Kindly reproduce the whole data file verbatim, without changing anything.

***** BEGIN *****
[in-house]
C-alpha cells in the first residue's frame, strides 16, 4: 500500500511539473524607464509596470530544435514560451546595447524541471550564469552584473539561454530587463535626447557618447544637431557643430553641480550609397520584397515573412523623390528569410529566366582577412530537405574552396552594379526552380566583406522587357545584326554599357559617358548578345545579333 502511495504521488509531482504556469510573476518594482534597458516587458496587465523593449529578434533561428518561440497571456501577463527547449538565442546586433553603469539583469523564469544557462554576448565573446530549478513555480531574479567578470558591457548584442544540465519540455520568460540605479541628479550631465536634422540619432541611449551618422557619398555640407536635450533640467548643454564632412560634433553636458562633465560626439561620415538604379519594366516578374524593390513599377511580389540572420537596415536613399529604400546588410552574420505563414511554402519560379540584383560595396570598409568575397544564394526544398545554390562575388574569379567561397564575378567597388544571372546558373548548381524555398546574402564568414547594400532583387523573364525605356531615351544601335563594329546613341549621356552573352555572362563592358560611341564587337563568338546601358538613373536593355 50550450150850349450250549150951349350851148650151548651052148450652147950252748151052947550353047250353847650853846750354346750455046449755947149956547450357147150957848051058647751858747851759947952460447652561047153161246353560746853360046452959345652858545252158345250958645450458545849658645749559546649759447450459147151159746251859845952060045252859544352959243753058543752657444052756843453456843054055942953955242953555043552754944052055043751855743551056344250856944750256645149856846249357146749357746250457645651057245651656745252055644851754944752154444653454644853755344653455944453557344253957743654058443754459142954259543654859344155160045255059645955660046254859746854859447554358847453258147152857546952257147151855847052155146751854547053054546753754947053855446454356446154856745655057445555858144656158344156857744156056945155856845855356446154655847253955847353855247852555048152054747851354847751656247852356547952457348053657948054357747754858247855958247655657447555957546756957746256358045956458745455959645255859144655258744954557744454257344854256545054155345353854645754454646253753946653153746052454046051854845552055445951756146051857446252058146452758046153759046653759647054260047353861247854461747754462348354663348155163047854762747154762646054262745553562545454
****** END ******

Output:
[in-house]
C-alpha cells in the first residue's frame, strides 16, 4: 500500500511539473524607464509596470530544435514560451546595447524541471550564469552584473539561454530587463535626447557618447544637431557643430553641480550609397520584397515573412523623390528569410529566366582577412530537405574552396552594379526552380566583406522587357545584326554599357559617358548578345545579333 502511495504521488509531482504556469510573476518594482534597458516587458496587465523593449529578434533561428518561440497571456501577463527547449538565442546586433553603469539583469523564469544557462554576448565573446530549478513555480531574479567578470558591457548584442544540465519540455520568460540605479541628479550631465536634422540619432541611449551618422557619398555640407536635450533640467548643454564632412560634433553636458562633465560626439561620415538604379519594366516578374524593390513599377511580389540572420537596415536613399529604400546588410552574420505563414511554402519560379540584383560595396570598409568575397544564394526544398545554390562575388574569379567561397564575378567597388544571372546558373548548381524555398546574402564568414547594400532583387523573364525605356531615351544601335563594329546613341549621356552573352555572362563592358560611341564587337563568338546601358538613373536593355 50550450150850349450250549150951349350851148650151548651052148450652147950252748151052947550353047250353847650853846750354346750455046449755947149956547450357147150957848051058647751858747851759947952460447652561047153161246353560746853360046452959345652858545252158345250958645450458545849658645749559546649759447450459147151159746251859845952060045252859544352959243753058543752657444052756843453456843054055942953955242953555043552754944052055043751855743551056344250856944750256645149856846249357146749357746250457645651057245651656745252055644851754944752154444653454644853755344653455944453557344253957743654058443754459142954259543654859344155160045255059645955660046254859746854859447554358847453258147152857546952257147151855847052155146751854547053054546753754947053855446454356446154856745655057445555858144656158344156857744156056945155856845855356446154655847253955847353855247852555048152054747851354847751656247852356547952457348053657948054357747754858247855958247655657447555957546756957746256358045956458745455959645255859144655258744954557744454257344854256545054155345353854645754454646253753946653153746052454046051854845552055445951756146051857446252058146452758046153759046653759647054260047353861247854461747754462348354663348155163047854762747154762646054262745553562545454